Magog Farmhouse Dwelling
Named after the poem Rural Architecture by Westmorland poet William Wordsworth this served as an initial spark and point of inspiration, picking up on the themes of place, tradition and resistance to authority that the poem encapsulates.
The form of the main dwelling has been designed in direct response to the topography, working with the falls of the hillside across the site, a single storey massing sitting low on the site, resulting in a reduced low form mass when viewed from all directions. Furthermore, the integration of in intensive green roofs into the design further reduces the scale and effect within its setting. By fragmenting and articulating the building’s appearance there will an element of complexity and texture to help merge the building into its context.
A mineral based approach to materiality has been adopted, using a limited architectural palette which responds both in its tone and in terms of local availability to the South Lakeland vernacular language. The use of the selected principal materials – natural limestone rubble built with lime-mortar, with local slate are used in a thoroughly contemporary way. The building has been conceived as a modern reinterpretation of the traditional farmstead shippon, with many references being made to this precedent.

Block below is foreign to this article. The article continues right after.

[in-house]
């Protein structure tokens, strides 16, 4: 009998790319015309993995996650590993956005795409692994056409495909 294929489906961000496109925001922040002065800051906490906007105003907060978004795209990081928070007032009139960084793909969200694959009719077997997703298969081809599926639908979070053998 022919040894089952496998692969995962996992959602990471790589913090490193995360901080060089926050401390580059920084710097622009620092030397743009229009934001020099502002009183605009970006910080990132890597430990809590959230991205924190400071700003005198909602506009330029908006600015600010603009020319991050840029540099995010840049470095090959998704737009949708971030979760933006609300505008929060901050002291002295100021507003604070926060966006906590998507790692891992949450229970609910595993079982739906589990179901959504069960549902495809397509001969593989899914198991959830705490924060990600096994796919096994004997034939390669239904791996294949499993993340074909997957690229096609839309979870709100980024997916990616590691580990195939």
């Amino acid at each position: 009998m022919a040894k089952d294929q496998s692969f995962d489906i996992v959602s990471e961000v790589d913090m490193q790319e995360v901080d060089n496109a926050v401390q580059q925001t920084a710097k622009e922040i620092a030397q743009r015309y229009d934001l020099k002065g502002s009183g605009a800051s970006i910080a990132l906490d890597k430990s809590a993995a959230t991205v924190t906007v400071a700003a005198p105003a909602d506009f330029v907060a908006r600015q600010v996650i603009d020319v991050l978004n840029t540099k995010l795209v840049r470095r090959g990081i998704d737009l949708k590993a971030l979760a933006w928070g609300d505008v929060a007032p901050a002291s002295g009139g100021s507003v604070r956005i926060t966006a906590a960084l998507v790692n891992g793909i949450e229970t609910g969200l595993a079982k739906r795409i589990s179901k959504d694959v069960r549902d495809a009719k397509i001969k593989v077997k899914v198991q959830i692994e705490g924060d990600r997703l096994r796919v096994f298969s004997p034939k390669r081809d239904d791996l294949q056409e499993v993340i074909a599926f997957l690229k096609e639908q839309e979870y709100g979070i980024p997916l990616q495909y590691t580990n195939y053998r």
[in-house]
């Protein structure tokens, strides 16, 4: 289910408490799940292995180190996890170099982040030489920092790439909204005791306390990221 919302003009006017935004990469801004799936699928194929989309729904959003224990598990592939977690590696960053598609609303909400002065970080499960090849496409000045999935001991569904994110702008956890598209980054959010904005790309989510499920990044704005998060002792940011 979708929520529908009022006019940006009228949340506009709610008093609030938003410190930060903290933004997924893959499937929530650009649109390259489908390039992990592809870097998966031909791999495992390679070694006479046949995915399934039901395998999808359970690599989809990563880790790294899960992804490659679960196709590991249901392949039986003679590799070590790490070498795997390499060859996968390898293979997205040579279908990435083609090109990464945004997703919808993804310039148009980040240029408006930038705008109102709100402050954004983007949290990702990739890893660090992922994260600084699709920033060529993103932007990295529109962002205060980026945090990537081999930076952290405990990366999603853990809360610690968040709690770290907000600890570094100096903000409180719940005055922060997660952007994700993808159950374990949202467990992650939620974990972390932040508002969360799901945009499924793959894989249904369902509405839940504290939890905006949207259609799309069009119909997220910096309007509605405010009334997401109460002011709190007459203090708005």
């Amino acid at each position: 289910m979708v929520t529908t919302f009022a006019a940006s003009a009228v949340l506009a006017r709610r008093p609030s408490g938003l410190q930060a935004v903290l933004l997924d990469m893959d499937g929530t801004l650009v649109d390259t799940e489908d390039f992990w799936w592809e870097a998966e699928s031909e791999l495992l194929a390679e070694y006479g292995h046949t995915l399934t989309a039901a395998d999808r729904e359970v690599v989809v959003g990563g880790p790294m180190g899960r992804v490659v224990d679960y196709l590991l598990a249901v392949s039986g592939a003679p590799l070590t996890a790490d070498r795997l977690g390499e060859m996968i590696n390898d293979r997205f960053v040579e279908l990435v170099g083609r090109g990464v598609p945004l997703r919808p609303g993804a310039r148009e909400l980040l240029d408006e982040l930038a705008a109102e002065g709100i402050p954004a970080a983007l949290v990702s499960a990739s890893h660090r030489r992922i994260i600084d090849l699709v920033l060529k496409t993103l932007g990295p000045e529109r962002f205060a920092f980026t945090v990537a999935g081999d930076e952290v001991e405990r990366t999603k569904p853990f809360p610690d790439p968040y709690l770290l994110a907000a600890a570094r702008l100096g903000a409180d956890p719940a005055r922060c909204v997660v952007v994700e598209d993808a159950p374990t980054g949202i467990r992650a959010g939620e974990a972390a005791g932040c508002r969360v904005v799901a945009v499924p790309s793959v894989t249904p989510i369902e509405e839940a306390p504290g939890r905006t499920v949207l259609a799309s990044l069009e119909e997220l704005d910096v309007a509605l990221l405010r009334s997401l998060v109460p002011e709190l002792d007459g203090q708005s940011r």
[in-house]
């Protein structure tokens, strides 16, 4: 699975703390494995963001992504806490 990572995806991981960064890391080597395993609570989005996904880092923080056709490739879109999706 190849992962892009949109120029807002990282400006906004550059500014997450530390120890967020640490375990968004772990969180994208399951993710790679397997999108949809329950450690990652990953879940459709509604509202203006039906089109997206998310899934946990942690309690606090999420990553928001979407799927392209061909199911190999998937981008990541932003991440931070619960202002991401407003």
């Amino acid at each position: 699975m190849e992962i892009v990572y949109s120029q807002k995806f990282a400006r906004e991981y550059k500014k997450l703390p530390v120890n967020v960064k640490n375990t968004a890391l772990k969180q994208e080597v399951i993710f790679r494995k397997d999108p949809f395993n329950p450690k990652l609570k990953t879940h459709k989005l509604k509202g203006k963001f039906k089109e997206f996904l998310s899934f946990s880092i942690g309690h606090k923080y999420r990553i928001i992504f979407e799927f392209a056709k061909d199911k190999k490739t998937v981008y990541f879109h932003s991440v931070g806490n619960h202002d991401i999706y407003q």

A new wildlife pond, located at a low point of the site, will be an ecological hub. Visible domestic garden spaces are kept to a minimum and close to the building. The naturalistic garden planting will be seen as an extension to the meadow planting types, providing a seamless connection between them, making the house part of the landscape. Climbing plants and the green roof will reinforce this. Solely native or naturalised species will be used in the wider landscape, with domestic landscape being kept to a minimum immediately associated with the house.